It's a Good Life
|"It's a Good Life"|
|Genre(s)||Horror, Science fiction short story|
|Published in||Star Science Fiction Stories No.2|
|Media type||Print (Paperback)|
"It's a Good Life" is a short story by Jerome Bixby, written in 1953. In 1970 the Science Fiction Writers of America selected it for The Science Fiction Hall of Fame, Volume One, as one of the 20 best short stories in science fiction published prior to the Nebula Award. The story was first published in Star Science Fiction Stories No.2.
Anthony Fremont is a three-year-old boy with near-godlike powers: he can transform other people or objects into anything he wishes, think new things into being, teleport himself and others where he wishes, read the minds of people and animals and even revive the dead. He may not be wholly human; hints in the story mention his "odd shadow" and "bright, wet, purple gaze," and the obstetrician at his birth was said to have "screamed and dropped him and tried to kill him." The town's children are told that Anthony is a "nice goblin" but they must never go near him.
Anthony's powers were present at birth, as he was able to kill the obstetrician and then, instinctively, separate his birthplace, the town of Peaksville, Ohio, from the rest of Earth moments after he was born. Nobody knows whether Anthony transported Peaksville somewhere or whether the rest of the world (or for that matter, the universe) was destroyed and only the town remains.
There is no electricity, and the residents have to make their own things and grow their own food; the latter is somewhat difficult as Anthony changes the weather at will. The adults must satisfy Anthony's every whim, or risk displeasing him. Nobody is safe from Anthony, not even his own family, although they can sometimes influence him slightly; after a "smiling" suggestion from his father, Anthony sends the remains of his victims into the family cornfield, after he has finished with them.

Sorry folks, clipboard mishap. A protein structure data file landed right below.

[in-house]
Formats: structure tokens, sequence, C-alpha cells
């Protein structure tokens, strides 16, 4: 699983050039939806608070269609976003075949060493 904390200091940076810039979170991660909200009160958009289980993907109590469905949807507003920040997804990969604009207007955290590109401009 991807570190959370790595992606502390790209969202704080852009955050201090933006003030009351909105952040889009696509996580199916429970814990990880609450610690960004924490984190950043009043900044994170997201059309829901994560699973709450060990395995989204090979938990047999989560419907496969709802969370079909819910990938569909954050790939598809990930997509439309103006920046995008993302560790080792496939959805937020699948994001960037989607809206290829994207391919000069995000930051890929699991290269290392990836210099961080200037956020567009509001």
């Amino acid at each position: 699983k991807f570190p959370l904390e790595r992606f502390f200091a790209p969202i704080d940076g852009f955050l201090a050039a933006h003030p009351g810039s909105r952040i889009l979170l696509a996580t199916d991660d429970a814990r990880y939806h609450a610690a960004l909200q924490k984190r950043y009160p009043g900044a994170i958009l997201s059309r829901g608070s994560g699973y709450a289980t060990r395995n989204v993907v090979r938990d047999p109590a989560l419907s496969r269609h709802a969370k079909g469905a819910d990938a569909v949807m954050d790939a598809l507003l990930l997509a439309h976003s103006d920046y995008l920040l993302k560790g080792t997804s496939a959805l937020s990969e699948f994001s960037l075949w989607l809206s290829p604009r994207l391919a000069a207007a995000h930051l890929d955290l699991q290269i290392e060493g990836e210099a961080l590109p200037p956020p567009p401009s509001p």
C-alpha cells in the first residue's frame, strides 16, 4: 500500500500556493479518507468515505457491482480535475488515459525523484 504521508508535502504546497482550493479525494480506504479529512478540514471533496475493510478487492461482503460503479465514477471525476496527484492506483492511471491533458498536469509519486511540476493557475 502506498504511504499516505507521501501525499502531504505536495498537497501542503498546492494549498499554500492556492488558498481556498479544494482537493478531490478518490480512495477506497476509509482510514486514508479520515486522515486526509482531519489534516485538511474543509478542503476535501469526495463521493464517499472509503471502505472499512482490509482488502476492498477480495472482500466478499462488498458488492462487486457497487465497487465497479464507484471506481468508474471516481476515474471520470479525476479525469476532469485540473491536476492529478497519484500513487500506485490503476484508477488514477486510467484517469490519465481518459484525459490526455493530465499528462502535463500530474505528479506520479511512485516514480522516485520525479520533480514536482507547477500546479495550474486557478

As Anthony can read minds, the town's population must not only act content with the situation when near him, but also think they are happy at all times. However, the story does not present Anthony as malevolent or evil; he is simply a three-year-old boy with any young child's limited grasp of the world, yet with god-like powers. Even his sincere attempts to help those in need often go horribly awry, which is why everyone acts as if everything is "good" no matter what — any change Anthony makes could be much worse. Since Anthony can act immediately on any whim, those he dislikes can come to a quick and nasty end, even if he regrets it later, and no one dares suggest he undo what he has done.
The story mostly takes place during a surprise birthday party for the Fremonts' neighbor, Dan Hollis. The residents take turns passing around certain objects, like books, music or furniture, since they cannot acquire anything new from the outside world. Dan receives a newly discovered Perry Como record for his birthday and wants to play it right away, but as Anthony does not like singing, the others advise him to wait until he gets home. Dan gets drunk and begins demanding that they sing, first "Happy Birthday" and then "You Are My Sunshine". Angrily he turns on Anthony's parents, crying, "You had to go and have him," then he defiantly continues to sing as Anthony appears in the room. Anthony decides Dan is a "bad man" and turns him into some sort of horrific entity (described only as "something like nothing anyone would have believed possible") before "thinking" him into a deep grave in the cornfield.
Because Anthony's Aunt Amy carelessly complained about the heat earlier, the next day Anthony makes it snow, which "killed off half the crops — but it was a good day."
- It's a Good Life – The Twilight Zone (1959 TV series)
- It's a Good Life – Twilight Zone: The Movie (1983)
- Bart's Nightmare – Treehouse of Horror II – The Simpsons (1991)
- It's Still a Good Life – The Twilight Zone (2002 TV series)
- The Science Fiction Hall of Fame, Volume One, 1929–1964, an anthology of the greatest science fiction short stories prior to 1965, as judged by the Science Fiction Writers of America